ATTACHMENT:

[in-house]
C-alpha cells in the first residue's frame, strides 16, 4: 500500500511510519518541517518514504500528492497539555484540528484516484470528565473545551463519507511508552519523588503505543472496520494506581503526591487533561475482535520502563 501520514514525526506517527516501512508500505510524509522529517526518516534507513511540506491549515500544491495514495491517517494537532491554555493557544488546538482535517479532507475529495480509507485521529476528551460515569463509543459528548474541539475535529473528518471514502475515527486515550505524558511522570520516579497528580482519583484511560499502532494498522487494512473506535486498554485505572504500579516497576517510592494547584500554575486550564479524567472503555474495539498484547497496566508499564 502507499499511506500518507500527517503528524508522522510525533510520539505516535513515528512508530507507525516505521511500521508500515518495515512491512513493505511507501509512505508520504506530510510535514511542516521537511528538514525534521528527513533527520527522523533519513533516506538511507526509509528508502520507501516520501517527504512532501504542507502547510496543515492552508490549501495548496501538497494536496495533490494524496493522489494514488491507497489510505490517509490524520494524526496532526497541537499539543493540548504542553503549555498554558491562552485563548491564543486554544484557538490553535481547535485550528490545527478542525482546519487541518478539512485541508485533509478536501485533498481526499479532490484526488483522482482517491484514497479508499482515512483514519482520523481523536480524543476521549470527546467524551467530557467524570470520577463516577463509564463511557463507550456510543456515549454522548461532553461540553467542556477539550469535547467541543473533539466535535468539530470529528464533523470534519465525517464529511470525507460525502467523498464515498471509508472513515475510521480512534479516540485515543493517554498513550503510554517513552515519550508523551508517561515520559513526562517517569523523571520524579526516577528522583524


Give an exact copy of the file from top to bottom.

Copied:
[in-house]
C-alpha cells in the first residue's frame, strides 16, 4: 500500500511510519518541517518514504500528492497539555484540528484516484470528565473545551463519507511508552519523588503505543472496520494506581503526591487533561475482535520502563 501520514514525526506517527516501512508500505510524509522529517526518516534507513511540506491549515500544491495514495491517517494537532491554555493557544488546538482535517479532507475529495480509507485521529476528551460515569463509543459528548474541539475535529473528518471514502475515527486515550505524558511522570520516579497528580482519583484511560499502532494498522487494512473506535486498554485505572504500579516497576517510592494547584500554575486550564479524567472503555474495539498484547497496566508499564 502507499499511506500518507500527517503528524508522522510525533510520539505516535513515528512508530507507525516505521511500521508500515518495515512491512513493505511507501509512505508520504506530510510535514511542516521537511528538514525534521528527513533527520527522523533519513533516506538511507526509509528508502520507501516520501517527504512532501504542507502547510496543515492552508490549501495548496501538497494536496495533490494524496493522489494514488491507497489510505490517509490524520494524526496532526497541537499539543493540548504542553503549555498554558491562552485563548491564543486554544484557538490553535481547535485550528490545527478542525482546519487541518478539512485541508485533509478536501485533498481526499479532490484526488483522482482517491484514497479508499482515512483514519482520523481523536480524543476521549470527546467524551467530557467524570470520577463516577463509564463511557463507550456510543456515549454522548461532553461540553467542556477539550469535547467541543473533539466535535468539530470529528464533523470534519465525517464529511470525507460525502467523498464515498471509508472513515475510521480512534479516540485515543493517554498513550503510554517513552515519550508523551508517561515520559513526562517517569523523571520524579526516577528522583524